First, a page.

I noticed some one in this post has accused me of making up data to suit my purpose and then did not sign their name or give a specific example. I believe Spain went through a similar problem during the Inquisition.

    Jim Green

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  17. James :

    Privilege to have you comment here. Thank you very much.

    In my busy schedule, I couldn't keep track of the incoming comments. An anonymous comment at 11:50am did accuse me of spoiling my reputation by quoting from your book. I like people to be open but I wish he explained the rift he had with the data presented in your material. Just for the sake of it, I checked out your book on amazon and I didn't find any negative reviews either. At this point, I dont know what he's talking about.

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  18. Ron-

    Thanks for your comments. I appreciate the intelligent discourse on your website. There is a lot of good engineering information being disseminated. Keep up the good work!

    Jim Green

    PS- My engineering text can be obtained at http://bikereconstruction.com/aboutthebook.aspx.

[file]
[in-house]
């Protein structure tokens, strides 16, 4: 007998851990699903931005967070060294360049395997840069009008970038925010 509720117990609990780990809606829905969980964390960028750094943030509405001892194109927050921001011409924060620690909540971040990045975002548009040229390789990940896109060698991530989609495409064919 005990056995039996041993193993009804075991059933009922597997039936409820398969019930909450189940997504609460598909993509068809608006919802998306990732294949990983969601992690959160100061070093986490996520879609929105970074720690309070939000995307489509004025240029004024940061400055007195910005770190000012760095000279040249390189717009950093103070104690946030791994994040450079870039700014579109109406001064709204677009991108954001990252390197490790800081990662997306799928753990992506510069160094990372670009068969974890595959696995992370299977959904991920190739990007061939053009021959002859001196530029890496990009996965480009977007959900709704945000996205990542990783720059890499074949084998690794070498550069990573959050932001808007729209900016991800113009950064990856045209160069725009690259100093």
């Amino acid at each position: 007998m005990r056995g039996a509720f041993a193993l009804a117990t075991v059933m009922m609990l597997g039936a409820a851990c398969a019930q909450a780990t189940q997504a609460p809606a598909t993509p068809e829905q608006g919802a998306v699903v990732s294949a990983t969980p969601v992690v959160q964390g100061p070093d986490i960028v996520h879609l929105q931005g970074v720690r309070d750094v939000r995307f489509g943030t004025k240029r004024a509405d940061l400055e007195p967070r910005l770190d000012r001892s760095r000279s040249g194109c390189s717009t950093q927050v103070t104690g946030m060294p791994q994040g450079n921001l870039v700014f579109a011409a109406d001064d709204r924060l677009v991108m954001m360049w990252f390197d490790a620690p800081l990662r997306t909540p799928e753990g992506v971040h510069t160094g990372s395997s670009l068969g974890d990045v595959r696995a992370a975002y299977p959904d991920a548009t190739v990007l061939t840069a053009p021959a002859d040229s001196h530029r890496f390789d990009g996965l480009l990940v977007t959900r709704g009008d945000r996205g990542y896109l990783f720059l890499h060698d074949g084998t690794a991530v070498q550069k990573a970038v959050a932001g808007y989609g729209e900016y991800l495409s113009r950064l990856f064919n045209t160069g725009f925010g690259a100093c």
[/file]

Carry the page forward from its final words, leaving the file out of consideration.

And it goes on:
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  19. Corrections to my calculation at 12:13AM :

    Sorry I took the wrong mass, shooting the actual force of impact by many times! I need to stop typing so fast!

    Just after collision, the cyclist's velocity or change in velocity
    (assuming he was at rest initially) = 25.12m/s (assuming elastic collision which is practically not right)


    If that change in velocity happened in say 0.5 seconds, the
    acceleration of the cyclist with his new velocity is 25.12/0.5.

    The
    average force of the impact is Favg = m.(delta v/delta t) = 70kg mass * (25.12 m/s / 0.5s ) = 3516.8 Newtons which is 50.24 times the cyclist's body mass.

    My initial mistake came to be around 100,000 newtons which should roughly be the force with which an 600mi/hr airplane hits a 1 pound flying duck in the air!

    If that were the case, a cyclist would be T-O-A-S-T.

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  20. Anonymous11:18 AM

    I see the translation misinterpretation as actually saying that the total throw distance will be close to the height of 13 floors. Just my two cents..

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  21. Great post, very entertaining and I even learned a thing or two

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Thank you. I read every single comment.